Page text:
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22 January 2010 Non-cryogenic operation of HgCdTe infrared detectors
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High sensitivity HgCdTe infrared detector arrays operating at 77 K can be tailored for response across the infrared spectrum (1 to 14 μm and beyond), and are commonly utilized for high performance infrared imaging applications. However, the cooling system required to achieve the desired sensitivity makes them costly, heavy and limits their applicability. Reducing cooling requirements and eventually operating at temperatures that could be reached with thermoelectric coolers can lead to lighter and more compact systems. However, at these elevated temperatures, the absorber layer becomes intrinsic, carrier concentrations are high and Auger processes typically dominate the dark current and noise characteristics. Auger processes can be suppressed by placing the absorber layer between an exclusion junction and an extraction junction at reverse bias. This reduces the minority carrier concentration in the absorber by several orders of magnitude below thermal equilibrium. The majority carrier concentration also drops significantly below thermal equilibrium to maintain charge neutrality, eventually reaching the extrinsic doping level. This device architecture produces a lower dark current density and lower noise at non-cryogenic temperatures than standard p-n junction photodiodes. Due to the precise control of the layer's thicknesses and compositions that could be achieved with molecular beam epitaxy (MBE), this technique is the method of choice for implementing these novel non-equilibrium devices. In this work, we analyze Auger suppression in HgCdTe alloy-based device structures and determine the operation temperature improvements expected when Auger suppression occurs. We identified critical material (absorber dopant concentration and minority carrier lifetime) requirements that must be satisfied for optimal performance characteristics. Experimental dark current-voltage characteristics between 120 and 300 K are fitted using numerical simulations. Based on this, the negative differential resistance (NDR) observed in experimental data is attributed to the full suppression of Auger-1 processes and the partial suppression of Auger-7 processes. We will also present an analysis and comparison of our theoretical and experimental device results in structures where Auger suppression was realized.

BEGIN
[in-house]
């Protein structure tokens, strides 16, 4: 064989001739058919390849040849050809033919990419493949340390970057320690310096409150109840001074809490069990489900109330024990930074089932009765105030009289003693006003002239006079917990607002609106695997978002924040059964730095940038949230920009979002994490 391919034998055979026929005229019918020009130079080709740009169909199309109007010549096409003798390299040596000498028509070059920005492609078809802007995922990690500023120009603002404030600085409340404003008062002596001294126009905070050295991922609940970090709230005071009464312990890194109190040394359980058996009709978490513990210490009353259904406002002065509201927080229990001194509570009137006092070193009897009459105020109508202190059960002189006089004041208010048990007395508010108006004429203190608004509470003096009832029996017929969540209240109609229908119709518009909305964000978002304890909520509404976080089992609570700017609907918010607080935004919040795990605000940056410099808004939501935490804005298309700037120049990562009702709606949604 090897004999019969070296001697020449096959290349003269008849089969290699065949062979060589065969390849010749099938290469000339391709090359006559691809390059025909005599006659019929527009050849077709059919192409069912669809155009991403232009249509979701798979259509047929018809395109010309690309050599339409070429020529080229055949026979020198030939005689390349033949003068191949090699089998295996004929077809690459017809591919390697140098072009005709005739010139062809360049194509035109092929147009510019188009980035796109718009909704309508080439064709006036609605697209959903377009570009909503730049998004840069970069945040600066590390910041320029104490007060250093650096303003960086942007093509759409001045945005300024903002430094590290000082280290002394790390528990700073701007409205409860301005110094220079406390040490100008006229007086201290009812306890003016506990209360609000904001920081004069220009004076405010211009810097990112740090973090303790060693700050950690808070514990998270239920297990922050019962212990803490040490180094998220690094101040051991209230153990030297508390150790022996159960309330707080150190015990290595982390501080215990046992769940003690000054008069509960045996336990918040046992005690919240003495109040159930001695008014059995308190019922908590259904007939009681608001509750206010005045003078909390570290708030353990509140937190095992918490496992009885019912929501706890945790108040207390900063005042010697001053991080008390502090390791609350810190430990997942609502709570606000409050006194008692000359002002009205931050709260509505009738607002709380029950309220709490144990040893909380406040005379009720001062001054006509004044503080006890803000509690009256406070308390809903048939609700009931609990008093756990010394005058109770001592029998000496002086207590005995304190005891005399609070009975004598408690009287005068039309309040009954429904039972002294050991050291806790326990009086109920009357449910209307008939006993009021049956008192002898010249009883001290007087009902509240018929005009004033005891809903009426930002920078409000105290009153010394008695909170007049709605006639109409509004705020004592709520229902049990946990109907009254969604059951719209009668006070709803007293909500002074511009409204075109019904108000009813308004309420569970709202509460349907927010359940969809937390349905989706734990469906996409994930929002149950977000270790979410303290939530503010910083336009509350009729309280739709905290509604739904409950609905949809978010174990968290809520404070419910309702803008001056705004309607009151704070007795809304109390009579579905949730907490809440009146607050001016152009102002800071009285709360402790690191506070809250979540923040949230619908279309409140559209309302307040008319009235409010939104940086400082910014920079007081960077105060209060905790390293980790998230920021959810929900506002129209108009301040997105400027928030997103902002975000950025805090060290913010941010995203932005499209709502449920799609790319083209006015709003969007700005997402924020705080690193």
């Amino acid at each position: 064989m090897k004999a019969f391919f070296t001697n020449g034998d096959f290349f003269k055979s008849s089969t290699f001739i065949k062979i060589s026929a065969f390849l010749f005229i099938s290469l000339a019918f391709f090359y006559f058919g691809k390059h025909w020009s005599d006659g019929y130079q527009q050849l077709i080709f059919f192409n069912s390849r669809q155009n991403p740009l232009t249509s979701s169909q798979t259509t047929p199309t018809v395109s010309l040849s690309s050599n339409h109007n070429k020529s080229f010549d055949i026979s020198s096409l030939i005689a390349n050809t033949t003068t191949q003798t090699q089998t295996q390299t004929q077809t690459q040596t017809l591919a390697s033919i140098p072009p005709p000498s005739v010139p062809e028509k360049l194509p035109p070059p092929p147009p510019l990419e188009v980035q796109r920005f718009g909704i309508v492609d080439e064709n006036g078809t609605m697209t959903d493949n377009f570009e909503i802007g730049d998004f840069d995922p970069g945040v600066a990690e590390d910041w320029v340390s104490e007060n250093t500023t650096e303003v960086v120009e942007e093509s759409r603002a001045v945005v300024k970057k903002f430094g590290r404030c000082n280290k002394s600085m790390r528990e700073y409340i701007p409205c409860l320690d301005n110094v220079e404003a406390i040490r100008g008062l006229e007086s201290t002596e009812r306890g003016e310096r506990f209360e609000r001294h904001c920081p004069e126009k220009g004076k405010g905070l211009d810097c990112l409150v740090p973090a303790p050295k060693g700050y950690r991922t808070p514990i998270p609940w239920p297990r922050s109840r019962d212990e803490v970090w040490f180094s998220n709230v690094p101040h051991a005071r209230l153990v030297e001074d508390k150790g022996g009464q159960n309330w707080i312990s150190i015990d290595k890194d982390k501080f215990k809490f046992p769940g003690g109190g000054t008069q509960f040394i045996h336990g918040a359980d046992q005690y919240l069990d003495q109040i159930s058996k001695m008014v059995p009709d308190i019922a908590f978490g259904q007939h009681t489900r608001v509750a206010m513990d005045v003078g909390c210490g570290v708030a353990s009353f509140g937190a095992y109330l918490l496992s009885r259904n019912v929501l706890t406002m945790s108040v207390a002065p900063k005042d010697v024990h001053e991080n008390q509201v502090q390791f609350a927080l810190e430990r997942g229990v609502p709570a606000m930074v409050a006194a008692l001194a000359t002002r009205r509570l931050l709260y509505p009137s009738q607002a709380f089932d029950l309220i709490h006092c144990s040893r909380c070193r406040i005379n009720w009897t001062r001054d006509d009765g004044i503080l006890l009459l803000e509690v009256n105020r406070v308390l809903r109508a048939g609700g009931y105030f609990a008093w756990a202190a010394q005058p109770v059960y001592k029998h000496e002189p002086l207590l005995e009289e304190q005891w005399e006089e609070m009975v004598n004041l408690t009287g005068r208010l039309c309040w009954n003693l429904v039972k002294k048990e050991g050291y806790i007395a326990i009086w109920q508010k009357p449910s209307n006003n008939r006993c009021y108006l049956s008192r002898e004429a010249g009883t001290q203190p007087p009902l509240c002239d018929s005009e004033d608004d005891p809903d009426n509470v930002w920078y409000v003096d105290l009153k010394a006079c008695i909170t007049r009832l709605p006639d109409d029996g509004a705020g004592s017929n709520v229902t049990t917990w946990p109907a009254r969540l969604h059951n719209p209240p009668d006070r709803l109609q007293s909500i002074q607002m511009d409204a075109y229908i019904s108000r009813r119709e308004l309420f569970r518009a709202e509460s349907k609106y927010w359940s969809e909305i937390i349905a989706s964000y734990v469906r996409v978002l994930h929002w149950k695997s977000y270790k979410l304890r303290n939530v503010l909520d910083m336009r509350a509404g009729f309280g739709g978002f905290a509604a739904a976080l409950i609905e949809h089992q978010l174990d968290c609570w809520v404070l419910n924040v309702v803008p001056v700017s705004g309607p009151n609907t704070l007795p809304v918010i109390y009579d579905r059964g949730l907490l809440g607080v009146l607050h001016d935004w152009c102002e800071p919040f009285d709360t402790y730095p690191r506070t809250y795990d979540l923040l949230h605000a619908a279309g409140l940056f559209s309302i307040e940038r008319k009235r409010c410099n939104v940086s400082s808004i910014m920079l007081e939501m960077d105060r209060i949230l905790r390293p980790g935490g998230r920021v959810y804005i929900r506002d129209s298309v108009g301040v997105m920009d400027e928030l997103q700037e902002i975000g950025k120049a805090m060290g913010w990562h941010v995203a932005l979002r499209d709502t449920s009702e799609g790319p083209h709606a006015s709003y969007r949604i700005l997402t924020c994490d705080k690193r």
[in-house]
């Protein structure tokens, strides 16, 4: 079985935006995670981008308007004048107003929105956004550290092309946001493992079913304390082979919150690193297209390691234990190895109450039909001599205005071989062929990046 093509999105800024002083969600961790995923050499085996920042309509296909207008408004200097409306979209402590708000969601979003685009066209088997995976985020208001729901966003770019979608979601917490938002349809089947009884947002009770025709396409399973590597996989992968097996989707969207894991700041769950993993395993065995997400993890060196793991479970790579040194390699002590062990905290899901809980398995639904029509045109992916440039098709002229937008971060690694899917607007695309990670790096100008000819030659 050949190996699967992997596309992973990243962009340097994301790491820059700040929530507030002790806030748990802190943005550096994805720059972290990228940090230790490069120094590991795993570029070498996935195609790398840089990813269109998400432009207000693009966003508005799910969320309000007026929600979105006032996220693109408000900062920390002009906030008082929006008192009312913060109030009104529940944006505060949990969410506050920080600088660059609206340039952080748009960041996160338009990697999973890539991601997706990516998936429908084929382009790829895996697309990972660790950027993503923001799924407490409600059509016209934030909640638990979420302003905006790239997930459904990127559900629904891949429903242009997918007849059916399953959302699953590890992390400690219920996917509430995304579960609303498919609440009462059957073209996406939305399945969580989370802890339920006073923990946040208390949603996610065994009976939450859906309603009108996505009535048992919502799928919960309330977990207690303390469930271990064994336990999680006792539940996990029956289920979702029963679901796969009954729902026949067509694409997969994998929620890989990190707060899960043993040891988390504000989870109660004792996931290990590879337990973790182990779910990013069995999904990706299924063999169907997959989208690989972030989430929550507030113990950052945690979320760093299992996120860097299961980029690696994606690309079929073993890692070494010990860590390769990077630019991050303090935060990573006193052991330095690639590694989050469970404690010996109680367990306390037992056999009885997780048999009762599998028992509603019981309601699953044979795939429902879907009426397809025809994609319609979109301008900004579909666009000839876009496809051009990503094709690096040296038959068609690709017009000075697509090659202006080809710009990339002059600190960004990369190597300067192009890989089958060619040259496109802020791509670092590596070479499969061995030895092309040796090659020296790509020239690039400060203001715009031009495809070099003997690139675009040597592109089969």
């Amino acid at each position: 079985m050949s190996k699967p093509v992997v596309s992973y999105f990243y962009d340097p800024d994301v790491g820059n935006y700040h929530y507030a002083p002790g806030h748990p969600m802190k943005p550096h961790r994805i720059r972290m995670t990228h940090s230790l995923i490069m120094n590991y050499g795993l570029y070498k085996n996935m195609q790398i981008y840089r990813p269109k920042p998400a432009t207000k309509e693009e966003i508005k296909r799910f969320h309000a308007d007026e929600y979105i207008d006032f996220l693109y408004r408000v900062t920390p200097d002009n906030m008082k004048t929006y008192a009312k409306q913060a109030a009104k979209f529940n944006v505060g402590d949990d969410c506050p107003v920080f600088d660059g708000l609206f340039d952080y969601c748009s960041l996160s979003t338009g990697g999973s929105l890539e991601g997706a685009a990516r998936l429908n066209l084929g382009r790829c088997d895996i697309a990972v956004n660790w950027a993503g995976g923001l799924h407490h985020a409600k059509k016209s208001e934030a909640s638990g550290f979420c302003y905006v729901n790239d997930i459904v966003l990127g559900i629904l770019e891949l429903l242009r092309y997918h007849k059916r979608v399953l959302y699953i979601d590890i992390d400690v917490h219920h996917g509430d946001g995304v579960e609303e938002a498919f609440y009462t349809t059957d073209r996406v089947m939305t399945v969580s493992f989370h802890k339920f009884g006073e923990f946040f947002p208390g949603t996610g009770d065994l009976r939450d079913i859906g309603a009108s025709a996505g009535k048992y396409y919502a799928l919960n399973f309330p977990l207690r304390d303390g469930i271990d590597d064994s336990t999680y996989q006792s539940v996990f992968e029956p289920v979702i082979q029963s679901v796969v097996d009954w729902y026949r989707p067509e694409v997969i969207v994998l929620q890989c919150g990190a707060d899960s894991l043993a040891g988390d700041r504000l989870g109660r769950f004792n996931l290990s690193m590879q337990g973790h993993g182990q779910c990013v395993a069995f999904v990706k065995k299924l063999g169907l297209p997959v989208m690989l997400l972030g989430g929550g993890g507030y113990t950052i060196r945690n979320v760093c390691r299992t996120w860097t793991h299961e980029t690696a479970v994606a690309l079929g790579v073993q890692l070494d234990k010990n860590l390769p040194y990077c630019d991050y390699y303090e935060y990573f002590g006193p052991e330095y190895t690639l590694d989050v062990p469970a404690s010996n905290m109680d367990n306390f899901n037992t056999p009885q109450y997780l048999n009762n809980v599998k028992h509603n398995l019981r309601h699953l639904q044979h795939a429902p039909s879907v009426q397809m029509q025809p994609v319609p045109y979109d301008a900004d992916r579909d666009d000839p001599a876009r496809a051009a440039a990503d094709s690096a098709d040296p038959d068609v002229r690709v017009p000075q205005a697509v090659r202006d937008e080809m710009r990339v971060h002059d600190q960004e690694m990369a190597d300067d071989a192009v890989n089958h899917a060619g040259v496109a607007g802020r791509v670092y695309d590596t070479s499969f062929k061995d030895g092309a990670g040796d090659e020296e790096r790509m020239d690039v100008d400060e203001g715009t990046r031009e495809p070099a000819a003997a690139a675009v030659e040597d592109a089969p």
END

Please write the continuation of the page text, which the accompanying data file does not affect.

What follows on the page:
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S. Velicu, C. H. Grein, P. Y. Emelie, A. Itsuno, J. D. Phillips, and P. Wijewarnasuriya "Non-cryogenic operation of HgCdTe infrared detectors", Proc. SPIE 7608, Quantum Sensing and Nanophotonic Devices VII, 760820 (22 January 2010);


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